The East Bay Corridors Initiative builds on this spirit of collaboration to create a platform for identifying and achieving shared priorities. The Initiative is a partnership between 13 jurisdictions, county and regional agencies, and community and business organizations connected by transportation, economic, ecological and cultural networks. The Initiative starts in the places where many of the East Bay’s greatest challenges and opportunities hit the ground: in the neighborhoods, main streets, and downtowns identifi ed by jurisdictions for future investment and growth. These are Priority Development Areas (PDAs)— places planned by communities for new housing, jobs, improved parks and streets, and essential services such as healthcare and grocery stores.
The inner East Bay's PDAs form a corridor between Rodeo in the north to Union City in the south. At the center is Downtown Oakland—the East Bay's regional center and focal point for transit, employment, and culture. Situated around BART stations, the mixed-use downtowns of Berkeley and Richmond anchor the northern part of the network; Fruitvale, downtown San Leandro and Hayward—all anchored by a BART station—play this role in the southern portion. PDAs along traditional main streets—San Pablo Avenue and International Boulevard/East 14th Street/Mission Boulevard— connect these centers and provide space to improve services to residents and expand housing choice. PDAs with major redevelopment sites around BART stations—Coliseum, Bay Fair, and Union City—are future centers that will add to the job and housing opportunities in the East Bay.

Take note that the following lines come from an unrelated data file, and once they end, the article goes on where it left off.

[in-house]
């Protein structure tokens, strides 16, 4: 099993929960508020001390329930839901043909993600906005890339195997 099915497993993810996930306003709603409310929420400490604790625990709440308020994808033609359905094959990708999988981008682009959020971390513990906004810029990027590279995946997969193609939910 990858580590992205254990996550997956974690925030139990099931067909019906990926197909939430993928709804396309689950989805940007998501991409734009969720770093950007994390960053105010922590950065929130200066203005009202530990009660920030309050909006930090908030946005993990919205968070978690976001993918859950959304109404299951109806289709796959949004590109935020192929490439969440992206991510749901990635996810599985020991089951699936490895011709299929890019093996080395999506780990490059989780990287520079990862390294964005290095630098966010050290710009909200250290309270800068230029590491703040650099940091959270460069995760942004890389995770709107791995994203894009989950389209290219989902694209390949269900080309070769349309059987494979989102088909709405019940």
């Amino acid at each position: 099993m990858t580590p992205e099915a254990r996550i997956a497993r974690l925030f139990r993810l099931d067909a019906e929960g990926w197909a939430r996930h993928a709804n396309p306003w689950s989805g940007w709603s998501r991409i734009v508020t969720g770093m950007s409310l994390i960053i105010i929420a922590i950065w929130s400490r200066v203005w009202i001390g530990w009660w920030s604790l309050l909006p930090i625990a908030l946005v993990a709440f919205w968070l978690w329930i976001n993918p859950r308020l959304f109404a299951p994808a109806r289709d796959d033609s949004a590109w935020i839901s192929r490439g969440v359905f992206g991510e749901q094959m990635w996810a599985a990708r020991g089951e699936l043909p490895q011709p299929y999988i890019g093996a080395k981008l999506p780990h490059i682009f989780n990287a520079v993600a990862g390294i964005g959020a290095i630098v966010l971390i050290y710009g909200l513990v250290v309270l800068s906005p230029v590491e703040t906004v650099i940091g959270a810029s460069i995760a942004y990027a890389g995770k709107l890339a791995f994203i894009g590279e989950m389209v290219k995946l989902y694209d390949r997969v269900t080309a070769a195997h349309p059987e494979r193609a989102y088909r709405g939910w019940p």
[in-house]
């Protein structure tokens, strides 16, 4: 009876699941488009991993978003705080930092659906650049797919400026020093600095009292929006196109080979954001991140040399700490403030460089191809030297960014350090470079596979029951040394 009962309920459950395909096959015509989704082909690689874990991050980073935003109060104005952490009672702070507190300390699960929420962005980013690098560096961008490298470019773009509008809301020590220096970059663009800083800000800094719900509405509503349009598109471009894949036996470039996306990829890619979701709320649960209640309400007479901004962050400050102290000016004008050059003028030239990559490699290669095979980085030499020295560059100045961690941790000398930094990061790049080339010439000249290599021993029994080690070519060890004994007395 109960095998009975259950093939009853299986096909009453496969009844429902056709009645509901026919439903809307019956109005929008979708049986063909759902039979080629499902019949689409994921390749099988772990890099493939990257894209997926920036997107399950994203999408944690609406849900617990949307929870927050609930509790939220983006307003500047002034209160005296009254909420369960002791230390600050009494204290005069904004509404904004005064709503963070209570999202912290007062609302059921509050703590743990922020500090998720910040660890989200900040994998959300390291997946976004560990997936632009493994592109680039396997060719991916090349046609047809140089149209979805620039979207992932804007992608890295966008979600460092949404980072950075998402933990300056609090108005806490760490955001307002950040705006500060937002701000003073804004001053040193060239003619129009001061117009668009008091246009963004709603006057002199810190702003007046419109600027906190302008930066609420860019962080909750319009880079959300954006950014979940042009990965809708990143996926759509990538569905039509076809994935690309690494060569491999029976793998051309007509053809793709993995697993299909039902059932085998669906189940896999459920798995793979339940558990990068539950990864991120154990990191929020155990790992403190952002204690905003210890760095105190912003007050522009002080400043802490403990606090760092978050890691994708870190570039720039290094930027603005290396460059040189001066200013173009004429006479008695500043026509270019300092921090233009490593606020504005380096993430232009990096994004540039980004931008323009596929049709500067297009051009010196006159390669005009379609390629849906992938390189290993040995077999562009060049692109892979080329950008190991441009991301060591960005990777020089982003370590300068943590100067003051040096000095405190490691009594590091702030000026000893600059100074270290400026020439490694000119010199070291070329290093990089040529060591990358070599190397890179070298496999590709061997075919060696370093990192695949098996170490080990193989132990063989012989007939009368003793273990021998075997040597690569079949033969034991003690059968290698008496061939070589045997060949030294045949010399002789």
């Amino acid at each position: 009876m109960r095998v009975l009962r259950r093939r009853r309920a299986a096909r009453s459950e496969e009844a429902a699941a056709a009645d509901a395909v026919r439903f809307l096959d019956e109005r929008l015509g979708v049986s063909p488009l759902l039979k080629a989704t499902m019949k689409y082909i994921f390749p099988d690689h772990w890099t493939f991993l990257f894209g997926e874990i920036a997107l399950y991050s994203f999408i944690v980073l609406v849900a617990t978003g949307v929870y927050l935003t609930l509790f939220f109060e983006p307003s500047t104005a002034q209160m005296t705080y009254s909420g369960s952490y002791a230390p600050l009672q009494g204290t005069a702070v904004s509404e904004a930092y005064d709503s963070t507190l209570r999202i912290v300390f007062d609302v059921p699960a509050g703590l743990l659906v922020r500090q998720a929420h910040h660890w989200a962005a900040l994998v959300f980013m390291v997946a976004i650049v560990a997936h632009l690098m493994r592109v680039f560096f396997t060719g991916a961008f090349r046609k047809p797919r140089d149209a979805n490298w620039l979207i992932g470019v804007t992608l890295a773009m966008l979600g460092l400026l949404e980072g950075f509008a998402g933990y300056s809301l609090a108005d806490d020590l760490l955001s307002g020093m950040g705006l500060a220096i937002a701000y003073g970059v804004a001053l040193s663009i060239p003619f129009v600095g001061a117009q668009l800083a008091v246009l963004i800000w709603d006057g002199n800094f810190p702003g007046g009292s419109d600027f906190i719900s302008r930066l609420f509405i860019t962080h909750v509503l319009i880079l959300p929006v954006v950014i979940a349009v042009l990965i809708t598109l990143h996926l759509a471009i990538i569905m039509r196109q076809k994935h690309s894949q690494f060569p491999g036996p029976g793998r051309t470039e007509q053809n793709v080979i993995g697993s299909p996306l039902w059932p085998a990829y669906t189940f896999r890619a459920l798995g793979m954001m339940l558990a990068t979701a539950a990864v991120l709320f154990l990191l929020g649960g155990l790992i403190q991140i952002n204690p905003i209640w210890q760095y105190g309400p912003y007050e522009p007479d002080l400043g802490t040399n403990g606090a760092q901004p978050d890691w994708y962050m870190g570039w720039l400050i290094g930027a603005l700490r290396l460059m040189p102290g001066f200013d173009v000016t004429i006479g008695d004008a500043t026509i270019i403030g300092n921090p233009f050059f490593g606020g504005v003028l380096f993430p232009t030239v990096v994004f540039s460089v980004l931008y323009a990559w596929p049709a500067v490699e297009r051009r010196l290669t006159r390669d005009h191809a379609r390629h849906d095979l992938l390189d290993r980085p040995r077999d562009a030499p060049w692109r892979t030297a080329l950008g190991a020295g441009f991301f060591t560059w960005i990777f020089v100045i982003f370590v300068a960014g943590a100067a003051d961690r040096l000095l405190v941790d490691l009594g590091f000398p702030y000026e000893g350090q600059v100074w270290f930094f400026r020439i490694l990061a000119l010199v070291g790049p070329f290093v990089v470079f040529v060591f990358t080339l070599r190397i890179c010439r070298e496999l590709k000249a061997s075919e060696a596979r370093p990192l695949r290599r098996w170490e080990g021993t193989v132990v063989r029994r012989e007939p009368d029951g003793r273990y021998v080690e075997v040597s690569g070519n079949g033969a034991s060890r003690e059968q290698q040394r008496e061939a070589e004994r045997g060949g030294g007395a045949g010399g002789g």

Each PDA includes numerous development sites for housing at a variety of income levels, commercial development, and community facilities. These sites are all close to transit and existing or planned services and amenities. They are among a limited number of locations in the region with these qualities—making the revitalization of each crucial to creating a sustainable future for the East Bay and the Bay Area.
Through the East Bay Corridors Initiative, jurisdictions are identifying a set of shared priorities. The goal is to evolve the PDAs and surrounding communities into a network of thriving neighborhoods, downtowns, and avenues—each of which play a role in making the East Bay a more connected, economically vibrant, and equitable place of opportunity. Looking ahead, the Initiative also provides a platform for partnering with community organizations, businesses and other organizations to address broader issues of shared interest such as industrial land, resilience, water, and energy.
The next section highlights the Priorities developed by Corridor jurisdictions. The final section outlines partnerships and funding sources for implementation.